The debate, despite enlightenment and modernization, remains the same as that which Dante advocated in the Divine Comedy: is Islam evil or a religion of peace? On one side of the argument, and siding with Dante, is Geert Wilders, a Dutch politician and self-declared ‘Islamophobe’ in the real meaning of the word (fearing Islam as religion). Of course, for both Dante and Wilders (who is facing trial in his own country), Islam and the Qur’an are, in the very words of Wilders, ‘bad’ and ‘evil’. Wilders also used adjectives such as ‘retarded’, ‘fascist’ and ‘anti-democratic’ – thus dangerous and worthy of being banned. Different variations on a theme of ‘Islam is evil’ can also be found in the work of several authors, for example Robert Spencer, Bat Ye’or and Magdi Allam among many others. Continue reading
Posted in Academia, anthropology, Catholic Church, David Horowitz, democracy, Democracy and Justice, Ethnic Minorities, Europe, Freedom, Immigration, Islam, Islam and Christianity, Islam in Europe, Islamo Fascism, Islamophobia, jihad, Journalism, marranci, Muslims, Neocon, Politics, Pope, Religion, Research, Robert Spencer, Terrorism, The UK, Uk government, University, War on Terror
Tagged Bat Ye’or, Blair, brain, Bush, culture, Dante, Esposito, evil, Geert Wilders, Magdi Allam, neurology and religion.
I am pleased to inform my friends and readers that my latest book Understanding Muslim Identity Rethinking Fundamentalism, is finally on the bookshelf of (more or less virtual) book shops.
Another book on Islamic fundamentalism?’ I can hear the question echoing among friends, colleagues and readers. Since 2001, more than 100 books and 5,600 articles have been published on Islamic fundamentalism. Broadening the research to agnate labels – such as Islamism (about 200 books and 243 articles), political Islam (345 books and 4,670 articles) and Islamic extremism (only 16 books and 1610 articles) – we can appreciate the amount of scholarly publication pressed into the past seven years.
So, why write another book? I have tried to explain the reasons in the Introduction, which you can read for free. The book provides a very different analysis of what has been labeled ‘Islamic fundamentalism’, and what I prefer to call ‘emotional Islam’. Continue reading
Posted in Academia, anthropology, Arab-Israeli conflict, bin-Laden, democracy, Democracy and Justice, Ethnic Minorities, Europe, Gender, Islam, Islam and Christianity, Islam in Europe, Islamo Fascism, Islamophobia, Israel/Palestine, jihad, marranci, Middle East, Muslims, Prison, Religion, Research, Research Metodology, Robert Spencer, sociology, South Asia, Sunni, Terrorism, The UK, University, War on Terror
Tagged anthropology, book, dignity, extremism, fundamentalists, Gaza, identity, justice, Macmillan, Palgrave, Terrorism
Have you read about the puppy dog, the police in Dundee and the Muslims? Do you want to know what actually happened and what is going on? If so, you can continue to read my post. As an anthropologist working and living in this region of Scotland, I may clarify some points. However, before explaining what actually is going on, let me highlight some important aspects. In a previous post I complained how the mass media paid attention to the most slight, trivial and ridiculous event involving Islam and Muslims in this country and in the world, but become shy and extremely politically correct (together with their readers) when reporting racial, nazi-inspired crimes, such as the case of the Nazi pedophile Mr Gilleard, a white, Christian, uber-British nationalist.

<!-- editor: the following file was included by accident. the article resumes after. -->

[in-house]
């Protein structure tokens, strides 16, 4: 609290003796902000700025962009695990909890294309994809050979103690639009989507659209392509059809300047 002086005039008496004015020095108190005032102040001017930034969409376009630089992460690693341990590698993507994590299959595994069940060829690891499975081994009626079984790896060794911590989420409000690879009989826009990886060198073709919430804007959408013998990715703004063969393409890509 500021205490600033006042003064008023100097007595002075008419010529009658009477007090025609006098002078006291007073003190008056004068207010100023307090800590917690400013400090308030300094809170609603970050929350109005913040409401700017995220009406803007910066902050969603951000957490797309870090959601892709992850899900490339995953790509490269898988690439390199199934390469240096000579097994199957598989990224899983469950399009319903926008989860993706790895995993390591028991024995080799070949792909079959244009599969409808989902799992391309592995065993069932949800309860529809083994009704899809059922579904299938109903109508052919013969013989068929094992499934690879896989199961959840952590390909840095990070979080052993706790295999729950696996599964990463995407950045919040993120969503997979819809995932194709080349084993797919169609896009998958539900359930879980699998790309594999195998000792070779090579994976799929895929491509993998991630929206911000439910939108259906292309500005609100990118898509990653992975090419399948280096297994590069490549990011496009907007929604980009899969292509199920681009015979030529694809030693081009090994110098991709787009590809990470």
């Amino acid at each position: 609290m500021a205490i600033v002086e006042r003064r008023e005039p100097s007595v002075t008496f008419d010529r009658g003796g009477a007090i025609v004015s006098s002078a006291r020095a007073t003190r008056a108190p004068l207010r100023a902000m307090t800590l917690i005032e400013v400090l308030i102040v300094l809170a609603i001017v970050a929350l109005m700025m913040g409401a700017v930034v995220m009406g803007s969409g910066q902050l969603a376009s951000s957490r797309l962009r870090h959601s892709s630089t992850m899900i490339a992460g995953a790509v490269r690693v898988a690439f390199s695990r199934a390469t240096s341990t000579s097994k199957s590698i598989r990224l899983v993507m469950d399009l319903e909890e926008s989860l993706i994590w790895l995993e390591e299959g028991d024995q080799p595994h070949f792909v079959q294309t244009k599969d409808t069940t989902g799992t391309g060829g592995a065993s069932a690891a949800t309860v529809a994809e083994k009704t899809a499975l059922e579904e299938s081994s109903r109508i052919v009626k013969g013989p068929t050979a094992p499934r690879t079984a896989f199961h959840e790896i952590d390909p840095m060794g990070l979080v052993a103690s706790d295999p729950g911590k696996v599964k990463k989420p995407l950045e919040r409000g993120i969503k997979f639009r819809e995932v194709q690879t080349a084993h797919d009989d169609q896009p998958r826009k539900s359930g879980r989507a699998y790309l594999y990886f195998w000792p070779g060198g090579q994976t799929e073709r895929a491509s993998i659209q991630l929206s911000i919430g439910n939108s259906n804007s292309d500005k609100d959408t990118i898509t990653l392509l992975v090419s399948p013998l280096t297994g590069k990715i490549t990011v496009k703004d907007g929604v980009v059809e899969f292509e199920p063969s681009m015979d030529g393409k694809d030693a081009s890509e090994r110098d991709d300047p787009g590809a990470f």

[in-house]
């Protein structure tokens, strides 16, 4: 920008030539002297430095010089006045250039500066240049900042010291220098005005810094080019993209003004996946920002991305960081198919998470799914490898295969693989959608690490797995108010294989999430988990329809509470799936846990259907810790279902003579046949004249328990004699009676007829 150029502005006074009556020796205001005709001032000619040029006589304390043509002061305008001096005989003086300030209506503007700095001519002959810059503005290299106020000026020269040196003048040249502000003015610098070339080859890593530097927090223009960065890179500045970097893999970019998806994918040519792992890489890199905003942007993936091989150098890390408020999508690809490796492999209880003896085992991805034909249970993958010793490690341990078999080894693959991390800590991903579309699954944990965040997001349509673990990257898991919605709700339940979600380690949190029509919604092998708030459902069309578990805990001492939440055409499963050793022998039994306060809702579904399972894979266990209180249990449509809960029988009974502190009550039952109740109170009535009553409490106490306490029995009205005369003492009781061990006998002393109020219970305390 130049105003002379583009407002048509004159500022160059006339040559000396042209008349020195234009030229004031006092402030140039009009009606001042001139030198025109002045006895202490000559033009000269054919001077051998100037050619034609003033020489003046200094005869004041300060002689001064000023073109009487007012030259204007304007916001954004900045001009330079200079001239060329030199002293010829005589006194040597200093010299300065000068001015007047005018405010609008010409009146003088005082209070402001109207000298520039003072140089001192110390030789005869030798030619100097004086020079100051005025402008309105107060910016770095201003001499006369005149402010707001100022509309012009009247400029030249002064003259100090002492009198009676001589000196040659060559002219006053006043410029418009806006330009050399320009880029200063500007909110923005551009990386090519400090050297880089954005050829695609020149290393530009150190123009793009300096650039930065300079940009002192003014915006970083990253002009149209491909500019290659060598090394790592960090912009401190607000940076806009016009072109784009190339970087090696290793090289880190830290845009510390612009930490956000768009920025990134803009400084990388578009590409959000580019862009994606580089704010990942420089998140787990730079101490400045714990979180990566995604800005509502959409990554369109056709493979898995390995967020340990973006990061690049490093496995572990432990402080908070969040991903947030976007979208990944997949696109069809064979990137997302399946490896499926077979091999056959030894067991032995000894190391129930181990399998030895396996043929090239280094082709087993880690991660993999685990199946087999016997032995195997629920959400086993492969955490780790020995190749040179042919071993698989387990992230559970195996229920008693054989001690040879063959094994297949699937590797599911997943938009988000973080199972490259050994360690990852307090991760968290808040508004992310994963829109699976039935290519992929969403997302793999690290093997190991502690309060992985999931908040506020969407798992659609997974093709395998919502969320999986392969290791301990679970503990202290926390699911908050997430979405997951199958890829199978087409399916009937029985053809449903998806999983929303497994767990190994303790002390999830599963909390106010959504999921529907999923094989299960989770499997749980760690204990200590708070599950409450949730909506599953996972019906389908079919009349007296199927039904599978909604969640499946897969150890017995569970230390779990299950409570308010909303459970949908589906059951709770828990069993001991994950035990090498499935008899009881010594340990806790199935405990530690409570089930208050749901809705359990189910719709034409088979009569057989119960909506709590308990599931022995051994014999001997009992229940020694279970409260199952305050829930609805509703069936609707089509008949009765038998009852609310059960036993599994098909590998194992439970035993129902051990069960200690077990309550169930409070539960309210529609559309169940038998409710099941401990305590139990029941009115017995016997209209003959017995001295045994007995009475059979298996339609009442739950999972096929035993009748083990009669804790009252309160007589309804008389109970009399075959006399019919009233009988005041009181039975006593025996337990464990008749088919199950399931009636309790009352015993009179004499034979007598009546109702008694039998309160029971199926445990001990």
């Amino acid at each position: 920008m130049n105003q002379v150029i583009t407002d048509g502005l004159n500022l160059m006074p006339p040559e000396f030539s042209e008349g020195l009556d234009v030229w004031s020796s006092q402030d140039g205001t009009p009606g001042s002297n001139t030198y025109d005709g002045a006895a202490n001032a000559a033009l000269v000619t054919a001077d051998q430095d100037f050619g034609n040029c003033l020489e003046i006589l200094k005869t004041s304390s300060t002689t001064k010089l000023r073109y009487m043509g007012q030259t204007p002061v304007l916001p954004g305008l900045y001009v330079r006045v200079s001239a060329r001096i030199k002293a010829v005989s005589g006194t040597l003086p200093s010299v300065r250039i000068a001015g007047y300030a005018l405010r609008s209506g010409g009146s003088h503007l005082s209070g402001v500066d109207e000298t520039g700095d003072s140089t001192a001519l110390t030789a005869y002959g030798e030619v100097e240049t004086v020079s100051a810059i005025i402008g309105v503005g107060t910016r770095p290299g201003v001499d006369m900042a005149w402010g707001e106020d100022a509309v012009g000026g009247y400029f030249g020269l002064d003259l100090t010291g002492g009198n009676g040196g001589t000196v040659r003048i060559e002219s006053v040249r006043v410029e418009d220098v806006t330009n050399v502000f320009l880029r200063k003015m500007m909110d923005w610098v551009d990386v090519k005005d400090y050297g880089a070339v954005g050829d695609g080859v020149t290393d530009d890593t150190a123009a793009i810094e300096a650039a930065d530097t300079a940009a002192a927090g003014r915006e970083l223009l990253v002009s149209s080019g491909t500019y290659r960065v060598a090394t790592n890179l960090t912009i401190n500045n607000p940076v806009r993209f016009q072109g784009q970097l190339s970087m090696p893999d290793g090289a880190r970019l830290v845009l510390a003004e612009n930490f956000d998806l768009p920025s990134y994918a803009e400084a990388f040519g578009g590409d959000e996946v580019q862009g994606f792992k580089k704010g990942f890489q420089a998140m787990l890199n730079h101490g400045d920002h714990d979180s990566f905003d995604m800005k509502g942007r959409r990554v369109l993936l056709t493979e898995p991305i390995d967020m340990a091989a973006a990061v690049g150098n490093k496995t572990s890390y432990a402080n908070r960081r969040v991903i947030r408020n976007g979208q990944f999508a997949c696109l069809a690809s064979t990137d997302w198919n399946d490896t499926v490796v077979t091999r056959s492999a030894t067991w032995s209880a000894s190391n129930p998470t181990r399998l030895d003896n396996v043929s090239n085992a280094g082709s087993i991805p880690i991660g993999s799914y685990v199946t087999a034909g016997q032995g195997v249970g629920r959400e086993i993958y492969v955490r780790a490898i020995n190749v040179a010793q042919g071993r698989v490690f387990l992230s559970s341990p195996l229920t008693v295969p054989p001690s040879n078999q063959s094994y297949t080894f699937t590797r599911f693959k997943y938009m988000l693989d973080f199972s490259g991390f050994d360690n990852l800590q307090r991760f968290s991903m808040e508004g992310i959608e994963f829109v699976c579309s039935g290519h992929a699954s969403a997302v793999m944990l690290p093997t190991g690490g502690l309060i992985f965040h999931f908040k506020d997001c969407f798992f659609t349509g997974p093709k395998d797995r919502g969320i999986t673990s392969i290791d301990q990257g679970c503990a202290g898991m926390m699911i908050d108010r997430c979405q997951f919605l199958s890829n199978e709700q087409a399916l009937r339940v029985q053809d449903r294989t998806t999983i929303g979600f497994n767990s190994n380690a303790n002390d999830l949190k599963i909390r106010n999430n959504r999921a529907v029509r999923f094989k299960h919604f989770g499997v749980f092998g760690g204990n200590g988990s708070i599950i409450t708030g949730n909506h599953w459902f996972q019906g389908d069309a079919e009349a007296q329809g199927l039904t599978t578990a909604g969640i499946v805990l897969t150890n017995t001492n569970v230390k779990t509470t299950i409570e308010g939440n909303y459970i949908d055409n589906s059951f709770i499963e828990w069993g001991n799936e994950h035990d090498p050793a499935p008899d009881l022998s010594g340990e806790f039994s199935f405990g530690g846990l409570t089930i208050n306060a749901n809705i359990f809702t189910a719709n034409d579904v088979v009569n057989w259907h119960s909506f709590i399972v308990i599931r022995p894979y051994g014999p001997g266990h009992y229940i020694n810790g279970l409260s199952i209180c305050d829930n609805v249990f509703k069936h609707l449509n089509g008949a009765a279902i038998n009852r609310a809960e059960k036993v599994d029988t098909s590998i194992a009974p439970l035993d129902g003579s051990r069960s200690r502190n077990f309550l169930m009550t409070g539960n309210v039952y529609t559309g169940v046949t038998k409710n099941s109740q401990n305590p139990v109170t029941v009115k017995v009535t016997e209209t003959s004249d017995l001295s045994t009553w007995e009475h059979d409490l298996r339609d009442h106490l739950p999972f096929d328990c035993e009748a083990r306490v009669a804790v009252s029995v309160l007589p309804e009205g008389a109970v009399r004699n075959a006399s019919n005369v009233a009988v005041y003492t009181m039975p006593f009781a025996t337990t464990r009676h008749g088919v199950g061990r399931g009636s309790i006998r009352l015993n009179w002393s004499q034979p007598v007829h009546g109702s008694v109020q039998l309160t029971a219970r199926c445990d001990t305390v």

Posted in anthropology, Democracy and Justice, Ethics, Ethnic Minorities, Europe, Freedom, Islam, Islam and Christianity, Islam in Europe, Islamophobia, Journalism, Muslims, Politics, Research, Robert Spencer, Scotland, Terrorism, The UK, Uk government, War on Terror
Tagged black dog, Daily Mail, Dundee, Mohammed Asif, Tayside police
Finally Mr Spencer has answered my questions, of course in Spencer’s style, despite his traditional protestation and much crocodile tears, sees a great degree of victimization, demonization of the ‘enemy’, and manipulation of others’ viewpoints. Yet this post is not about Spencer’s answers, which in any case you can read and draw your own conclusions about. It is not about his lack of humour, and his self-centric business related, attitude. It is more about the kind of people who seem to orbit around him.
Indeed, due to such a reality, it becomes impossible to have any serious (or even humorous) discussion with him. You can read the slandering comments by his supporters posted on his post about me (with some comments lacking humour and sounding more like a jihadist-style rant), and the hundreds that I have received on my blog: some unpublished because of the vulgarity within them, and others which have even included, more or less serious death-threats.
I am an anthropologist, and as such I am fascinated by the situation. I may have discovered a new cult: Spencerdanism. Continue reading
Posted in anthropology, Apocalypse, Censorship, democracy, Democracy and Justice, Freedom, Humor, Islam in Europe, Islamo Fascism, Islamophobia, jihad, Journalism, marranci, Neocon, Politics, Robert Spencer, Satire
Tagged cult, fanaticism